If you are in DIY, you might be interested in making your own VR headset.
So, without further ado, let’s get started.
How to Make a Virtual Reality Headset for a PC?
- Toggle switch
- Two times LED
- 1 x resistor 150 ohms
- A micro USB cable at least two meters long
- A thin HDMI cable works best because it doesn’t get in the way when you’re moving. Also, at least two meters long.
- Some jumper cables
- DC Adapter plug 5V 3A (Raspberry Pi compatible one works great)
- Push Button
- Google Cardboard Compatible VR Headset
- 6DOF MPU 6050 3Axis gyroscope and accelerometer
- Arduino micro (can use an alternative board)
- A 5-in. Raspberry Pi LCD screen with an HDMI interface
Step 1: Assemble the Parts
First things first, we need to assemble the parts together.
The assembly consists of three main parts:
- The Arduino microcircuit contains an MPU6050 sensor, a push-to-make switch, and an LED.
- The wiring (connecting the Arduino micro to the screen), provides connectivity to the Arduino micro and powers the screen.
- Connecting the screen to the computer by inserting the screen into the headset and connecting the HDMI and micro USB cables.
Step 2: The Arduino Micro Circuit
Each component needs to be wired up to the Arduino microcontroller.
The push button is connected to digital pins 2 and 3, and the MPU6050 sensor is connected to the Arduino microcontroller as follows:
- MPU 6050 SCL pin to Digital Pin 3 on Arduino
- MPU 6050 SDA pin to Digital Pin 2 on Arduino
- MPU 6050 VCC to 5V pin on Arduino
- MPU 6050 GND to GND pin on Arduino
Step 3: Write Code for Arduino
Here is the code for the Arduino.
if (Phs1!=HallState_1 || Phs2!=HallState_2) //Check if new keys are pressed
if (HallState_1==LOW && HallState_2==LOW)
if (HallState_1==HIGH && HallState_2==LOW)
if (HallState_1==LOW && HallState_2==HIGH)
if (HallState_1==HIGH && HallState_2==HIGH)
Step 4: Gyroscope Mounting
Note that the orientation of the MPU 6050 makes a big difference in which axis of the accelerometer will be used. For example, if the MPU 6050 were mounted on the top of the head, then the X-axis would be used for tilt detection.
If the MPU 6050 sensor is mounted at a different angle than the one specified by the datasheet, you may need to change the gx, gy, and gz values until they match the new orientation.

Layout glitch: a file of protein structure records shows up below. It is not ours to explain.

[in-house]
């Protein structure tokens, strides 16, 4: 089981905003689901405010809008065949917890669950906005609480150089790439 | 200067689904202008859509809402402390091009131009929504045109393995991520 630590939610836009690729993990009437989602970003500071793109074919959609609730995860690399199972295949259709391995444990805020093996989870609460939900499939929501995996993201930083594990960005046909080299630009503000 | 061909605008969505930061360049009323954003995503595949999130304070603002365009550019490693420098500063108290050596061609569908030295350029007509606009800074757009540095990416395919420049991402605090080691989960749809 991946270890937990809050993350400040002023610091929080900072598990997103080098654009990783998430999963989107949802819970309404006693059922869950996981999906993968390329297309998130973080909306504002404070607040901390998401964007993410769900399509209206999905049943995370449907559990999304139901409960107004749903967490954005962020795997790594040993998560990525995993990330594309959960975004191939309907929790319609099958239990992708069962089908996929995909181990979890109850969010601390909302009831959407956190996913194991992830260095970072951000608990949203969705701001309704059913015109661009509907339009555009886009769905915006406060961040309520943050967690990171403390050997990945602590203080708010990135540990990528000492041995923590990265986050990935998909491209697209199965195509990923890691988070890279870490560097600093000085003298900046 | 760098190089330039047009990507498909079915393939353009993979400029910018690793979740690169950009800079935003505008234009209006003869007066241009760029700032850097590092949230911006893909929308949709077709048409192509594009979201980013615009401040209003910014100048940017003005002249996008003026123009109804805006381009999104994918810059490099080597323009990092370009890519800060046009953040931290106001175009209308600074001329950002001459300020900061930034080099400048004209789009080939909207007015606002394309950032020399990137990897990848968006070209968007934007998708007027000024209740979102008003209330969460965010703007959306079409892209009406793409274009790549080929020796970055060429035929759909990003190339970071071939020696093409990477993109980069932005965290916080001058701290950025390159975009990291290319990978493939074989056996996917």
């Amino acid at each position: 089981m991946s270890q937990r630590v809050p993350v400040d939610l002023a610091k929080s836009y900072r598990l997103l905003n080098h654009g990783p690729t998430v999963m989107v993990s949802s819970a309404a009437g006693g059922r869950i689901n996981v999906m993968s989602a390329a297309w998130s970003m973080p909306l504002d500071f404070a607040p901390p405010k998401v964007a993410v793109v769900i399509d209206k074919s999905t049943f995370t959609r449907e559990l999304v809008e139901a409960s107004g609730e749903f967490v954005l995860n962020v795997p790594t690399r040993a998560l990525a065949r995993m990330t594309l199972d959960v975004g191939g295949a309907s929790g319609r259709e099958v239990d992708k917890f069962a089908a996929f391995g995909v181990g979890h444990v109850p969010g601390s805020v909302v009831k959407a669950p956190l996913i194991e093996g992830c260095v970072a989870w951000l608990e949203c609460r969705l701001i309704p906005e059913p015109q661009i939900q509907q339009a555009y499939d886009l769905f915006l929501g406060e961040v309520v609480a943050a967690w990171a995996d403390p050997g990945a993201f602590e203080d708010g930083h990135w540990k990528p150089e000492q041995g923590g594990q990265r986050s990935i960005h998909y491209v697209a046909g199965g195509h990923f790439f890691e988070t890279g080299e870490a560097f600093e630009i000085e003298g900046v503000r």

We rotated around the Y and Z axes for this configuration.
You may need to tweak the numbers associated with the calculations for movement speed and so forth if you want the desired results.
We also added a “reset” button which, when pressed, temporarily stops the gyroscope from moving. This is useful if you want to reset your viewpoint in a game.
Step 5: Attaching Everything to Headset
We attached all the components of this circuit to the headset using double-sided sticky pads.
Step 6: The Wiring
To minimize the number of wires connected to the VR headset, we’ve designed a new version of the USB cable that provides external voltage via a DC adapter and splits into two micro USB ports at one end. One port powers the LCD screen, and the other port connects to an Arduino board.
A USB cable has four wires:
- Green – Data Connectivity
- Black – GND
- Red wire – +5V DC
- White or Yellow – Data connectivity
We also included a button to toggle between the headset’s audio output and microphone input, as well as an LED indicator light to let you know if the headset is turned on.
Step 7: Inserting Screen in Headset and Connecting All the Wiring
Connect the two micro USB ports to the LCD and Arduino using the appropriate cables. Ensure that the cable with the data connection is connected to the Arduino and that the one with the power connection is connected to the power socket on the back of the LCD.
Keep the cables from running into the extra space between the screen and the headset by moving them around, so they don’t go there.
Finally, plug the HDMI cable into the TV.
The assembly is now finished.
Step 8: Connect Headset to Computer and Set Up Software
To connect the headphones to your computer, follow these steps:
- Plug the AC adapter into an electrical outlet.
- Plug the USB cable into any available USB port on your computer.
- You need to connect the HDMI cable to an available HDMI port on your computer’s graphics chip (you can use a DVI connection with an adaptor).
- Click on “Settings” > “Display Settings.” Then select “Detect Displays” and make sure “Multiple Displays” is selected. Finally, make sure your screen resolution is set to 800×480.
- Start up Tridef3d and open up a game. You may need to adjust the graphics settings for each individual game as well as the insensitivity to achieve the best results.
Try it out.
Frequently Asked Questions (FAQs)
What do I need for building a VR PC?
For a VR experience, the two most important components are a graphics card equivalent in performance to the NVIDIA GTX 1070 (or better) and a CPU equivalent in performance to the i5-4690 (or better). Modern GPUs are usually faster than CPUs, so if you want to get the best VR experience, go with a GPU instead of a CPU.
Does VR use a lot of RAM?
You’ll probably want at least 8GB of memory if you’re going to play games in VR. If you already own a dedicated VR device, you might be able to use it to improve performance by freeing up some of your system’s RAM. However, you’ll still likely require at least 4GB of video RAM (VRAM) to run most games well.
What is a VR Ready PC?
A computer powerful enough to run virtual reality goggles and applications, available as desktops or laptops, has the most powerful GPUs and CPUs.
We hope this article was helpful to you. If you have any questions, feel free to reach out to us in the comments below.